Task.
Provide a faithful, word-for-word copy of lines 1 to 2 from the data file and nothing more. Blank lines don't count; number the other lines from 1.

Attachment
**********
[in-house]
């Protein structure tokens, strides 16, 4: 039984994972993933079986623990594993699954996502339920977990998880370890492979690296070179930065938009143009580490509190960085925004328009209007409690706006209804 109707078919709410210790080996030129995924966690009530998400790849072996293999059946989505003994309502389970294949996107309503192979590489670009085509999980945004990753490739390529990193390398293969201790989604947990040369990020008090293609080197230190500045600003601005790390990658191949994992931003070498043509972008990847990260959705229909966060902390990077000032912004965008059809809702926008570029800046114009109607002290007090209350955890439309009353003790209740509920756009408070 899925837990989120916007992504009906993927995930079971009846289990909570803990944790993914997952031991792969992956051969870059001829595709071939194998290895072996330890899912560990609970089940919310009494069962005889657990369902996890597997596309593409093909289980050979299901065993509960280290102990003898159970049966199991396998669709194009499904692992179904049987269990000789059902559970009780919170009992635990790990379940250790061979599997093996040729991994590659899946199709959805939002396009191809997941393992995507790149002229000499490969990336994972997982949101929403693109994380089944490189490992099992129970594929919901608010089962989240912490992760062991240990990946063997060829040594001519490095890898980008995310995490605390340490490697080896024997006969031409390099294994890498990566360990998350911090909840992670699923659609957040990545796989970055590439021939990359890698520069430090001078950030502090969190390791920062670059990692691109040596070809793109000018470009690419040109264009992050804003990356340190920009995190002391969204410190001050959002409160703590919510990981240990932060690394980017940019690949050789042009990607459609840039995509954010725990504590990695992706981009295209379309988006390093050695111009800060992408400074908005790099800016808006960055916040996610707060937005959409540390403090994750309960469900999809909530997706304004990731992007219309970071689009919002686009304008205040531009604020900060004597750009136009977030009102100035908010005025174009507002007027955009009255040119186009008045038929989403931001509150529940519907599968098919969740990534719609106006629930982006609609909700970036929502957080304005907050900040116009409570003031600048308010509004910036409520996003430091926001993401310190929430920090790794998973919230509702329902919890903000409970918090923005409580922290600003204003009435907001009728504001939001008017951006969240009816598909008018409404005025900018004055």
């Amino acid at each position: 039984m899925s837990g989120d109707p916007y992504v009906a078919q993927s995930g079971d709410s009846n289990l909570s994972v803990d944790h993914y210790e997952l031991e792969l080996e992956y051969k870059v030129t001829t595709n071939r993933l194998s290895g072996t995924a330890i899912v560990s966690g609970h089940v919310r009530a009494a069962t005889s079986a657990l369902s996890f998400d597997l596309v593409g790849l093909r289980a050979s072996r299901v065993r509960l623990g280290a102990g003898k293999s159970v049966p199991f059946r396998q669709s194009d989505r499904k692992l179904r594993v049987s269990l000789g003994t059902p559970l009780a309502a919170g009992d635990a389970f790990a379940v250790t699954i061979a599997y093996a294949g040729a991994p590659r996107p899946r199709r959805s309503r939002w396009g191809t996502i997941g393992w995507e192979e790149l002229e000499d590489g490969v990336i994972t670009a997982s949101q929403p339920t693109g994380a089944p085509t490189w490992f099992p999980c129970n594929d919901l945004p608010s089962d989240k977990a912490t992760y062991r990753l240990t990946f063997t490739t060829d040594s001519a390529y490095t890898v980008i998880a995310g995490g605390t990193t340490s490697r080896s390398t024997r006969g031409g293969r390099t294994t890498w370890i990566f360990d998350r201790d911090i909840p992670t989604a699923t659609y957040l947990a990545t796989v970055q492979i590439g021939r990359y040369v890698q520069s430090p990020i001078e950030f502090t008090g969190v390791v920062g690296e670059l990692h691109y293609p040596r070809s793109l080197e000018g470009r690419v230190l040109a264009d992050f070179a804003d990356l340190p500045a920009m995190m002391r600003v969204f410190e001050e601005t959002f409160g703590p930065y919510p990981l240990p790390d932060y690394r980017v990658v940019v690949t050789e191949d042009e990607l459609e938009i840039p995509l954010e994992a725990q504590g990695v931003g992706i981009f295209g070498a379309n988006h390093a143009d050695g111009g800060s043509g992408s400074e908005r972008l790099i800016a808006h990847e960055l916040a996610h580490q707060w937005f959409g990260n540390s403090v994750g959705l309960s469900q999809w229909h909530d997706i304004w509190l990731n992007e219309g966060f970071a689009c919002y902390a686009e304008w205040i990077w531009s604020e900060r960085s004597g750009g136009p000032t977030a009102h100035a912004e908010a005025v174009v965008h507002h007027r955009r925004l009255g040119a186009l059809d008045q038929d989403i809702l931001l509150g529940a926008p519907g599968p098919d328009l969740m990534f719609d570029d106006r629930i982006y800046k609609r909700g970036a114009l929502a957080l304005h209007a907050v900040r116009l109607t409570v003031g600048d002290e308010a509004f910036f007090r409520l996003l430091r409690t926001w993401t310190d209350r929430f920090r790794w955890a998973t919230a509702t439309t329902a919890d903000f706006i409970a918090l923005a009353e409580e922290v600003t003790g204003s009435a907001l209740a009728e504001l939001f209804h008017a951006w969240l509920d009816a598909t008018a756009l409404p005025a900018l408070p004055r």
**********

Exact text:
[in-house]
């Protein structure tokens, strides 16, 4: 039984994972993933079986623990594993699954996502339920977990998880370890492979690296070179930065938009143009580490509190960085925004328009209007409690706006209804 109707078919709410210790080996030129995924966690009530998400790849072996293999059946989505003994309502389970294949996107309503192979590489670009085509999980945004990753490739390529990193390398293969201790989604947990040369990020008090293609080197230190500045600003601005790390990658191949994992931003070498043509972008990847990260959705229909966060902390990077000032912004965008059809809702926008570029800046114009109607002290007090209350955890439309009353003790209740509920756009408070 899925837990989120916007992504009906993927995930079971009846289990909570803990944790993914997952031991792969992956051969870059001829595709071939194998290895072996330890899912560990609970089940919310009494069962005889657990369902996890597997596309593409093909289980050979299901065993509960280290102990003898159970049966199991396998669709194009499904692992179904049987269990000789059902559970009780919170009992635990790990379940250790061979599997093996040729991994590659899946199709959805939002396009191809997941393992995507790149002229000499490969990336994972997982949101929403693109994380089944490189490992099992129970594929919901608010089962989240912490992760062991240990990946063997060829040594001519490095890898980008995310995490605390340490490697080896024997006969031409390099294994890498990566360990998350911090909840992670699923659609957040990545796989970055590439021939990359890698520069430090001078950030502090969190390791920062670059990692691109040596070809793109000018470009690419040109264009992050804003990356340190920009995190002391969204410190001050959002409160703590919510990981240990932060690394980017940019690949050789042009990607459609840039995509954010725990504590990695992706981009295209379309988006390093050695111009800060992408400074908005790099800016808006960055916040996610707060937005959409540390403090994750309960469900999809909530997706304004990731992007219309970071689009919002686009304008205040531009604020900060004597750009136009977030009102100035908010005025174009507002007027955009009255040119186009008045038929989403931001509150529940519907599968098919969740990534719609106006629930982006609609909700970036929502957080304005907050900040116009409570003031600048308010509004910036409520996003430091926001993401310190929430920090790794998973919230509702329902919890903000409970918090923005409580922290600003204003009435907001009728504001939001008017951006969240009816598909008018409404005025900018004055």